Daily Archives: August 25, 2012

News

Best of Berkeleyside: This week’s most popular posts

Nami Yamamoto’s Fog Catcher, one of the artworks in the Botanical Garden’s Natural Discourse exhibition. Photo: Hannah Long

The UC Berkeley Botanical Garden’s exhibition, Natural Discourse, displays the responses of a number of artists to the garden’s natural environment. But one of the artworks, SOL Grotto, by Ronald Rael and Virginia San Fratello, provoked a storm of right-wing comment this week because of its use of salvaged glass tubes from bankrupt solar cell manufacturer Solyndra. Director Paul Licht said he and his colleagues were “totally taken by surprise”, but hopes the brouhaha inspires more people to visit: “I’ve been told that no publicity is bad publicity.”

A unanimous vote in Berkeley’s City Council in 2010 agreed to install new parking meters along stretches of San Pablo Avenue, in an attempt to raise city revenues. But many of the retailers along San Pablo say that the meters have had the opposite effect: cutting the number of customers and hitting sales revenues. “The decision to put in the meters was a budgetary one, as we were all trying to work through a difficult period,” Councilmember Linda Maio told Berkeleyside. “I don’t think that the meters were great for business and, in hindsight, I regret agreeing to this measure.”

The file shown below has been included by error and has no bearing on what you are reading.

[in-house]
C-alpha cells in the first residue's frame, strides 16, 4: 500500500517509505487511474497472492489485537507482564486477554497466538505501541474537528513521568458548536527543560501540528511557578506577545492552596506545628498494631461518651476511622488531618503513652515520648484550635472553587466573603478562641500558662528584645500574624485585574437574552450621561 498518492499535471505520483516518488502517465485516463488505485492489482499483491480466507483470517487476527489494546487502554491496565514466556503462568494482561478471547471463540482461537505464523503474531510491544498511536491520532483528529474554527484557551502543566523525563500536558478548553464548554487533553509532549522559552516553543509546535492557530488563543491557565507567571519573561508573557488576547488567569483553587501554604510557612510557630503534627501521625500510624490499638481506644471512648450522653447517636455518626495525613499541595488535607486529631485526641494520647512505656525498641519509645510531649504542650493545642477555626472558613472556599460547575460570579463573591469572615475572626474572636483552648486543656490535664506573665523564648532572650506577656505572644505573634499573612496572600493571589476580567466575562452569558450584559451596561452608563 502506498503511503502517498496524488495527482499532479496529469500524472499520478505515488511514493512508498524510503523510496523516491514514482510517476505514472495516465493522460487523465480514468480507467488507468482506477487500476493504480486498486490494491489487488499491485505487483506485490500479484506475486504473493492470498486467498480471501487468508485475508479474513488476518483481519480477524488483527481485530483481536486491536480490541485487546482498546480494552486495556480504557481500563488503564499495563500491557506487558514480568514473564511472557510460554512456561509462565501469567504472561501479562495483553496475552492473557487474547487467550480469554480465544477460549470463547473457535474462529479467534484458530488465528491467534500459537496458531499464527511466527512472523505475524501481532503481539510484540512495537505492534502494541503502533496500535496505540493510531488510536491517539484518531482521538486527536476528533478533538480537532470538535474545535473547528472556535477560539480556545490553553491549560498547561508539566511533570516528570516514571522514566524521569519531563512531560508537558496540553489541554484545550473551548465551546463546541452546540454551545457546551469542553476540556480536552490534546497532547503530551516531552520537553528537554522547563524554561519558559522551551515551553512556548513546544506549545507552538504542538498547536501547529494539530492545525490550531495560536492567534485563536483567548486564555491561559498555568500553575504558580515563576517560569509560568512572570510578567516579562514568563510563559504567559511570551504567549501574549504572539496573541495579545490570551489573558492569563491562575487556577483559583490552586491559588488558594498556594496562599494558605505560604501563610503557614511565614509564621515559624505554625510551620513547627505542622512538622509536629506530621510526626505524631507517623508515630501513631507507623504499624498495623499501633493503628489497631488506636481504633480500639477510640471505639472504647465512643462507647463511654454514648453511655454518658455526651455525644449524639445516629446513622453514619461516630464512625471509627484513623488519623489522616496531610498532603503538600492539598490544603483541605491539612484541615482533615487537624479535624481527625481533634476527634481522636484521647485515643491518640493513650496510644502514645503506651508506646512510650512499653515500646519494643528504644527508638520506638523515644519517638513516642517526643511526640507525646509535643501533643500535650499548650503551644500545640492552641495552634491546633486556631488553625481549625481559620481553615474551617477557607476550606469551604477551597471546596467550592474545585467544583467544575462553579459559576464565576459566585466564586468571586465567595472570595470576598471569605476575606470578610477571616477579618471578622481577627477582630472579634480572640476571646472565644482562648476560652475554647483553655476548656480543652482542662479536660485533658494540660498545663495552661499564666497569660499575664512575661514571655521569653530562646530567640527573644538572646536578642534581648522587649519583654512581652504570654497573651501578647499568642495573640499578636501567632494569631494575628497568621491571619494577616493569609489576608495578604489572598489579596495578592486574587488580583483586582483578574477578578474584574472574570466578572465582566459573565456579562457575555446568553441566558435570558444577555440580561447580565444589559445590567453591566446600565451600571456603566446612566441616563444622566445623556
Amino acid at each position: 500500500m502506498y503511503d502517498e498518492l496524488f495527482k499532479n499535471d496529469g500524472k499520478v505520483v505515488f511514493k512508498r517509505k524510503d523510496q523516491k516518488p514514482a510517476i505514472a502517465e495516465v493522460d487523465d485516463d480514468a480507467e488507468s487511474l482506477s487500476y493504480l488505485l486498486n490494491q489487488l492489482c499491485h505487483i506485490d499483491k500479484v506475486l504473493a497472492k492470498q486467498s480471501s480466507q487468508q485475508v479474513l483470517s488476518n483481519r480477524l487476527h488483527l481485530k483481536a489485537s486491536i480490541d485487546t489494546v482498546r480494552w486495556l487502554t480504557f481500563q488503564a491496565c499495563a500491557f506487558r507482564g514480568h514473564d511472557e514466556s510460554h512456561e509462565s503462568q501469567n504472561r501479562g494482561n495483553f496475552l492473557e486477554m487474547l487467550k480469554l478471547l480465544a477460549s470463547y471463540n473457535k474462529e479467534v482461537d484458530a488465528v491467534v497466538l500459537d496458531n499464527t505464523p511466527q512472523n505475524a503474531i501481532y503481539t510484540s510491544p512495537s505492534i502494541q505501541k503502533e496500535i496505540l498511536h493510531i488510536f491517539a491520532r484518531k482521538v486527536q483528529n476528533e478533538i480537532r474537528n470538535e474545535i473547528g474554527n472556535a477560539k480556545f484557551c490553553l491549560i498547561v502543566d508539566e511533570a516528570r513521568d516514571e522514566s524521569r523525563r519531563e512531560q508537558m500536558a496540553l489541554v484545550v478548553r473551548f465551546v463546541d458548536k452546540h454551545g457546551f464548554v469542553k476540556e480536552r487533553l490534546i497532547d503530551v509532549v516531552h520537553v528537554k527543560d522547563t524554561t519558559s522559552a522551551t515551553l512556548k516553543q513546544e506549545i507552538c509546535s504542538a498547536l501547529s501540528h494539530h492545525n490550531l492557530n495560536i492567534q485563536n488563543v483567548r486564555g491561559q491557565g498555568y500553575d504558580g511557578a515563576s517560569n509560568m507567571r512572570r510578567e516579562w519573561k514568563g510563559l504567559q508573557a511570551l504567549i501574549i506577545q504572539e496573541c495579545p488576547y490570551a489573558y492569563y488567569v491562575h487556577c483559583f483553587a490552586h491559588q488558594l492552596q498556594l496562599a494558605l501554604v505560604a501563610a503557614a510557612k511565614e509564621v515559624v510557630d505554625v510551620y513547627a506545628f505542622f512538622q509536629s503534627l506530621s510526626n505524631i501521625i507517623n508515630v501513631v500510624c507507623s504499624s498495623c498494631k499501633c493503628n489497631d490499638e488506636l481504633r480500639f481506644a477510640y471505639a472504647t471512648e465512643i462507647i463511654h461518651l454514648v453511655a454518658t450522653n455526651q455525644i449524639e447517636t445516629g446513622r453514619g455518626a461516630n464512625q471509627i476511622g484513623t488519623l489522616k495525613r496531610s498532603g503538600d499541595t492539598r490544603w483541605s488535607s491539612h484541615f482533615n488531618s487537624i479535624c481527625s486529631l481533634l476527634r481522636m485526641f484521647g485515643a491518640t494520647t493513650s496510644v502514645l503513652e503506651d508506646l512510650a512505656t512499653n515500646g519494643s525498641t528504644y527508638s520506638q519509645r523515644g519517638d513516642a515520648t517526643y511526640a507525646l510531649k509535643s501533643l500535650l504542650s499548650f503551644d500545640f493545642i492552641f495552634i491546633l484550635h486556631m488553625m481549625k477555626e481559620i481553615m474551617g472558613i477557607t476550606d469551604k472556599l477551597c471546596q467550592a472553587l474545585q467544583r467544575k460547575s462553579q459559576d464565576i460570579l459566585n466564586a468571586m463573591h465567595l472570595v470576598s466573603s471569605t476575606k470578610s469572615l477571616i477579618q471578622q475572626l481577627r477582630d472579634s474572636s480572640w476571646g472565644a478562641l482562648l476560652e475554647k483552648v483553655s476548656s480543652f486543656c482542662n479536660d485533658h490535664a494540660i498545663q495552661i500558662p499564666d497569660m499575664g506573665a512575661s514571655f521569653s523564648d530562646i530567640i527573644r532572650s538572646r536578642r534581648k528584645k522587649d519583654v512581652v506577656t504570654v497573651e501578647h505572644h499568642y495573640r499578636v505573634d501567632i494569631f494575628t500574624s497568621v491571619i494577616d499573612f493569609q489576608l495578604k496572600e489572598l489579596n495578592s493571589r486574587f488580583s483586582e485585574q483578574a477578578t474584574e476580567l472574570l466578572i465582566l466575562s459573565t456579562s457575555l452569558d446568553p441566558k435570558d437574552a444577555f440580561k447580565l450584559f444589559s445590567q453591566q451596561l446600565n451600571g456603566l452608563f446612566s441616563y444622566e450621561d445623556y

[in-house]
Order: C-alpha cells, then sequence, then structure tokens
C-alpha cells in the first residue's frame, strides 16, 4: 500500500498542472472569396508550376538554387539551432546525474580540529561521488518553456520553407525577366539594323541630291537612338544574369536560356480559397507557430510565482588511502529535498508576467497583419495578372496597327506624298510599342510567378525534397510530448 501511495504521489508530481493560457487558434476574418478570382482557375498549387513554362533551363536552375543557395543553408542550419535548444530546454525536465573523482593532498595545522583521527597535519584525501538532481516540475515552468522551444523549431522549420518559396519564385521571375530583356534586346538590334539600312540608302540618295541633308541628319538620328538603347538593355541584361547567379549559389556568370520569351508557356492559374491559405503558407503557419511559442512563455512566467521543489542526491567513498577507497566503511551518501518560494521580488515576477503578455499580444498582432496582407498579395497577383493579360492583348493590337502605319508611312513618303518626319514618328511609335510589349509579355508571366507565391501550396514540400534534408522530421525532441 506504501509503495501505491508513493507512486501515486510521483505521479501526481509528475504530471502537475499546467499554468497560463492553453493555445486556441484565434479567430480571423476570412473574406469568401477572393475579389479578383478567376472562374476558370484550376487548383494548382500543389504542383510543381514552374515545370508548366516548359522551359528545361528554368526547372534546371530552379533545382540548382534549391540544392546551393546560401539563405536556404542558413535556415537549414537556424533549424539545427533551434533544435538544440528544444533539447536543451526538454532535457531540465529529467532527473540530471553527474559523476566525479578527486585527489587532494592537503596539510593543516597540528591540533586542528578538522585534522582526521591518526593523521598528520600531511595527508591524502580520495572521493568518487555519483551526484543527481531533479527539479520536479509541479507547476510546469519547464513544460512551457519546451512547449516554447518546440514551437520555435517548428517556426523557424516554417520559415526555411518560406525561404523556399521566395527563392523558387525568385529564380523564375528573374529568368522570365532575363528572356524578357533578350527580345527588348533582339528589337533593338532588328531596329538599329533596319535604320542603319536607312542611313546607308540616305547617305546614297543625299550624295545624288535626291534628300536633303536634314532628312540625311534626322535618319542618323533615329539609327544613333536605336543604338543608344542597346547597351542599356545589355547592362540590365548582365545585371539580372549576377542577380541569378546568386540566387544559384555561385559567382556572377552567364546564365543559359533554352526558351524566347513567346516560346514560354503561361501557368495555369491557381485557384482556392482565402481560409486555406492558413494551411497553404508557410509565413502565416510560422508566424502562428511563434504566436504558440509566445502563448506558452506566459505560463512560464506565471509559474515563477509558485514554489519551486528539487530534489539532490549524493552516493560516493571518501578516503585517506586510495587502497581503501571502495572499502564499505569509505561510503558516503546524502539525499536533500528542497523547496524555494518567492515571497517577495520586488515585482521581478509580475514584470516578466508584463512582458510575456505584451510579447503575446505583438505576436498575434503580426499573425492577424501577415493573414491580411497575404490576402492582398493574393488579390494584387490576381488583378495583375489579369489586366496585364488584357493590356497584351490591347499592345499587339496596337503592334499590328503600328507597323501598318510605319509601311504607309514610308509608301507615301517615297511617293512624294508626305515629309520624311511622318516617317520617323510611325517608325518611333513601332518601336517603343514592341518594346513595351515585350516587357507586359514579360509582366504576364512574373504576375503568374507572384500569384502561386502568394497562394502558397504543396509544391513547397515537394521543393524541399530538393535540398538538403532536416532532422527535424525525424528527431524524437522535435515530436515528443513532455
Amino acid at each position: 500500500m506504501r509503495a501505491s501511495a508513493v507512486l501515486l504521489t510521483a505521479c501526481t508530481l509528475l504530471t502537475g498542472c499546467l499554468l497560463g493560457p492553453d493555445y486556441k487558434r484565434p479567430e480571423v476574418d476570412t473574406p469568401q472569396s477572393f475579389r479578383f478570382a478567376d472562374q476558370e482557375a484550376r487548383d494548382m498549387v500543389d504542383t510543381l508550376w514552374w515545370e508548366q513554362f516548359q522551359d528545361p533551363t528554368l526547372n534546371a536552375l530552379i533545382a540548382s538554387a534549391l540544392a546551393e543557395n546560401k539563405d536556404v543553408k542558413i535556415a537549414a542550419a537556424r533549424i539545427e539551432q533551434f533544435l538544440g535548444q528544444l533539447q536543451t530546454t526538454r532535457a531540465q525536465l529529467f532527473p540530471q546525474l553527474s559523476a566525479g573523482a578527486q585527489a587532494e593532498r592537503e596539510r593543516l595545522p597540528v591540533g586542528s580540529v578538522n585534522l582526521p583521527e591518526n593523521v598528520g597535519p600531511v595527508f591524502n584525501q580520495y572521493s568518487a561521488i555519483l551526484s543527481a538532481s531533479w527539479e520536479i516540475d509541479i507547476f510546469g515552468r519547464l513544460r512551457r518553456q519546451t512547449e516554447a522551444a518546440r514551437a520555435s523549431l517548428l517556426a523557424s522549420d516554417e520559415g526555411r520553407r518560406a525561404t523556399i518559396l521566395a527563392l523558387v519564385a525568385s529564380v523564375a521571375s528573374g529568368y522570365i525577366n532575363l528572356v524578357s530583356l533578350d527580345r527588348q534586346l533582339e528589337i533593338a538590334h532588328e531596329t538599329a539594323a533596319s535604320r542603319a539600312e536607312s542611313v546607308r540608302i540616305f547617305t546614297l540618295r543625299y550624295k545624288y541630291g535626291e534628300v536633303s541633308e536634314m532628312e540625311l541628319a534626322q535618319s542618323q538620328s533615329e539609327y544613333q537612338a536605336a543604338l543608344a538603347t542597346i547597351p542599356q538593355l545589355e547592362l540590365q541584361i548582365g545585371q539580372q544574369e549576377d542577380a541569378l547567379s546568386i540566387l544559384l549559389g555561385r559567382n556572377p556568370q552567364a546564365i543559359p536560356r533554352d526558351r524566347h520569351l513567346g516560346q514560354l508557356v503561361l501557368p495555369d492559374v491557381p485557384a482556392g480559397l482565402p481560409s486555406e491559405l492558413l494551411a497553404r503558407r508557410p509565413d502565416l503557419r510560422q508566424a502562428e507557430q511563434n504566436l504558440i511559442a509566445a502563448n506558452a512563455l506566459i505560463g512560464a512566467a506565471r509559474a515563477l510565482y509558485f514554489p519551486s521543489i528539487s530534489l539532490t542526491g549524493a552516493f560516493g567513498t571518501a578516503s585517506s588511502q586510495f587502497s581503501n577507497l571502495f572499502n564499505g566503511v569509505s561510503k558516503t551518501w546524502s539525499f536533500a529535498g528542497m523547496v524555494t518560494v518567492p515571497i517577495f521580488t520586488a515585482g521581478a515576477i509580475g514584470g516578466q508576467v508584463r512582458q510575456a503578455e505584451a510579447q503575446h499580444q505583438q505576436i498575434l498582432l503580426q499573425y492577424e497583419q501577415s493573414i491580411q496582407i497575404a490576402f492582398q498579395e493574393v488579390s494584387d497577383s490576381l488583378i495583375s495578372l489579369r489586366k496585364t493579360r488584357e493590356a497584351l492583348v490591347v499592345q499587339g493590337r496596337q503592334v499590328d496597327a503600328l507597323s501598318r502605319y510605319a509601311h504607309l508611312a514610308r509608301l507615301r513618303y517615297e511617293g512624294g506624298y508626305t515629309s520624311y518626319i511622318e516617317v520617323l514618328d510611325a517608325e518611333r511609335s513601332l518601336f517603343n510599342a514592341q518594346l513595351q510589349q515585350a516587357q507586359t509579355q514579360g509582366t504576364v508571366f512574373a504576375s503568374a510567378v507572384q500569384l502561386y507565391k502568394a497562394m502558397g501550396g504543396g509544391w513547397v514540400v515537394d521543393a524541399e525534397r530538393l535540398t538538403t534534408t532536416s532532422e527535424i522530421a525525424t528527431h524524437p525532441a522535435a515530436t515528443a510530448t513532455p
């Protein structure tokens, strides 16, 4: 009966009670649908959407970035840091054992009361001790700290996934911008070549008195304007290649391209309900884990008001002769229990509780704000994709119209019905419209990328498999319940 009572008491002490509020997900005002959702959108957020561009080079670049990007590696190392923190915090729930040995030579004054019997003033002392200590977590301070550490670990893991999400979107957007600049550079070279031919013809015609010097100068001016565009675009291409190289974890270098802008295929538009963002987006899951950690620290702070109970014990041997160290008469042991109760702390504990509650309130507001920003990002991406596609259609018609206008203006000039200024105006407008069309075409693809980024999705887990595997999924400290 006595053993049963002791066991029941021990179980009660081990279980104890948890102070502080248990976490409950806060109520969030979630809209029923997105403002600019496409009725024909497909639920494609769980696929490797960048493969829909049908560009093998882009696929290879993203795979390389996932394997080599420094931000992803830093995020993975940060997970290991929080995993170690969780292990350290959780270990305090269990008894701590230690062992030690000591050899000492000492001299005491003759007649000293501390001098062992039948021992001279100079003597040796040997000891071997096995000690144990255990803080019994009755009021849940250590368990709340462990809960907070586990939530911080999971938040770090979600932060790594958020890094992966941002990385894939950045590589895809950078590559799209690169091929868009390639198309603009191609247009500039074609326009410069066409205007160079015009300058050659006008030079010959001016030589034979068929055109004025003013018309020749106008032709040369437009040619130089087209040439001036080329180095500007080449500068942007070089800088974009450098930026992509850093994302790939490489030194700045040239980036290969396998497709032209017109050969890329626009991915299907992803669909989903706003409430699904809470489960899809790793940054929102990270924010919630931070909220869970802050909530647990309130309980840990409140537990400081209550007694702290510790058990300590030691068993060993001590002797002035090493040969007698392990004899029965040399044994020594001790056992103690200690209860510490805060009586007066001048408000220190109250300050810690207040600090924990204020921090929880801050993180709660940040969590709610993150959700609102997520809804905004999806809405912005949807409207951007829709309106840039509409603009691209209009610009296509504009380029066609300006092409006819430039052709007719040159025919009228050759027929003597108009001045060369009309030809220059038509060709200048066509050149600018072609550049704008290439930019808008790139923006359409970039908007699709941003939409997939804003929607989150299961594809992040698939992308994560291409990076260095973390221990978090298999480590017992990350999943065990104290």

With school starting next week, Berkeley High was in the news in a number of ways. Students working on the Berkeley High Jacket claim the paper is in crisis because of a cut to the number of hours allocated for its faculty advisor. Two BHS alumni, David Wittman (aka DJ Dave) and Sam Dorman recently released a funny, upbeat video on parenthood. And long-time Berkeley High teacher Wendell Brooks died earlier this month, eliciting a number of memorial tributes from Berkeleyside readers.

Do you like staying informed about Berkeley news? Would you miss Berkeleyside if we were gone? Then please consider helping to sustain this independently owned, locally grown news site by supporting us with a subscription of as little as $5 a month.

Print Friendly
Tagged